Democracy in action can actually produce a lot of inaction, which we see every day in Washington and other levels of government, too. When governments fail to address the needs of the people, voters in both parties get angry and some politicians exploit that anger by offering scapegoats instead of solutions.
If we want to stop demagogues, we have to start governing again, and that requires us to be more civil, to support politicians who have the courage to take risks, and to reward those who reach across the aisle in search of compromise.
Here, Bloomberg is almost channelling Andrew Sullivan, who makes his incredibly welcome and sorely needed return to political commentary in the New York magazine with these words:
An American elite that has presided over massive and increasing public debt, that failed to prevent 9/11, that chose a disastrous war in the Middle East, that allowed financial markets to nearly destroy the global economy, and that is now so bitterly divided the Congress is effectively moot in a constitutional democracy: “We Respectables” deserve a comeuppance. The vital and valid lesson of the Trump phenomenon is that if the elites cannot govern by compromise, someone outside will eventually try to govern by popular passion and brute force.
(I’ll be blogging a response to Andrew Sullivan’s piece separately in due course).
Bloomberg closes with this warning:
Think about this: In 1960, only 4 to 5 percent of Democrats and Republicans said they would be upset if a member of their family married someone from the opposing party. In 2010, one in three Democrats and one in two Republicans said they would disapprove of such a marriage. In 1960, most people would never have believed that interparty marriage would attract such resistance, while interracial and same-sex marriage would gain such acceptance.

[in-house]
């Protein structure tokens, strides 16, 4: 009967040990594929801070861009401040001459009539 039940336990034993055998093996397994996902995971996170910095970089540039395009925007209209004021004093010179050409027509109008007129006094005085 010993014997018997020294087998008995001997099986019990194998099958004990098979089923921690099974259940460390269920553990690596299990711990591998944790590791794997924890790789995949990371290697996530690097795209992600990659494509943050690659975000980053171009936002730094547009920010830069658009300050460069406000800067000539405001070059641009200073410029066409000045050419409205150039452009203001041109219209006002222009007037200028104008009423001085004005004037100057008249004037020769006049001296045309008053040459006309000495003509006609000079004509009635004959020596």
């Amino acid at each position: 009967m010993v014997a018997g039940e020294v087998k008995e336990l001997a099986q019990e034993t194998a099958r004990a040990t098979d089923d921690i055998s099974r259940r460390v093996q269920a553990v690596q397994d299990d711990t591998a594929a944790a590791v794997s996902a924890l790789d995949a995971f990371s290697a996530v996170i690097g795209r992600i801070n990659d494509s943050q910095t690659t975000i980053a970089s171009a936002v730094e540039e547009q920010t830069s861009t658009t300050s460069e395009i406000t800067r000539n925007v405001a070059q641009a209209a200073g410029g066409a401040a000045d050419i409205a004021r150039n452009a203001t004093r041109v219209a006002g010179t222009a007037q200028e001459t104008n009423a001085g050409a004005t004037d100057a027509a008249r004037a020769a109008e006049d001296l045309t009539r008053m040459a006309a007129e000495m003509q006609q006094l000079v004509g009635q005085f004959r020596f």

For all the progress we have made on cultural tolerance, when it comes to political tolerance, we are moving in the wrong direction — at campaign rallies that turn violent, on social media threads that turn vitriolic, and on college campuses, where students and faculty have attempted to censor political opponents.
As durable as the American system of government has been, democracy is fragile — and demagogues are always lurking. Stopping them starts with placing a premium on open minds, voting, and demanding that politicians offer practical solutions, not scapegoats or pie-in-the-sky promises.
This is a message which many students will not want to hear, but which needs to be transmitted nonetheless – and not only by commencement speakers, refreshing though it is to hear the likes of Bloomberg take up the cause.
University administrators and professors must also absorb and embrace this message and change the way they approach issues of free speech and academic freedom, for while they are not entirely responsible for the censorious and emotionally fragile nature of new students entering their institutions, they do represent the last and best hope of turning those students into robust and resilient young citizens by the time they graduate.
Michael Bloomberg delivering a crowd-riling, viral-ready commencement speech just as students are about to graduate cannot be our only firewall against the onslaught of this new illiberal movement. We must erect meaningful defences and interventions much earlier in the learning process – rather than simply bowing to the excessive demands and exaggerated sensibilities of perpetually offended students – if we wish to prevent our workplaces and government from going the same way as our university campuses.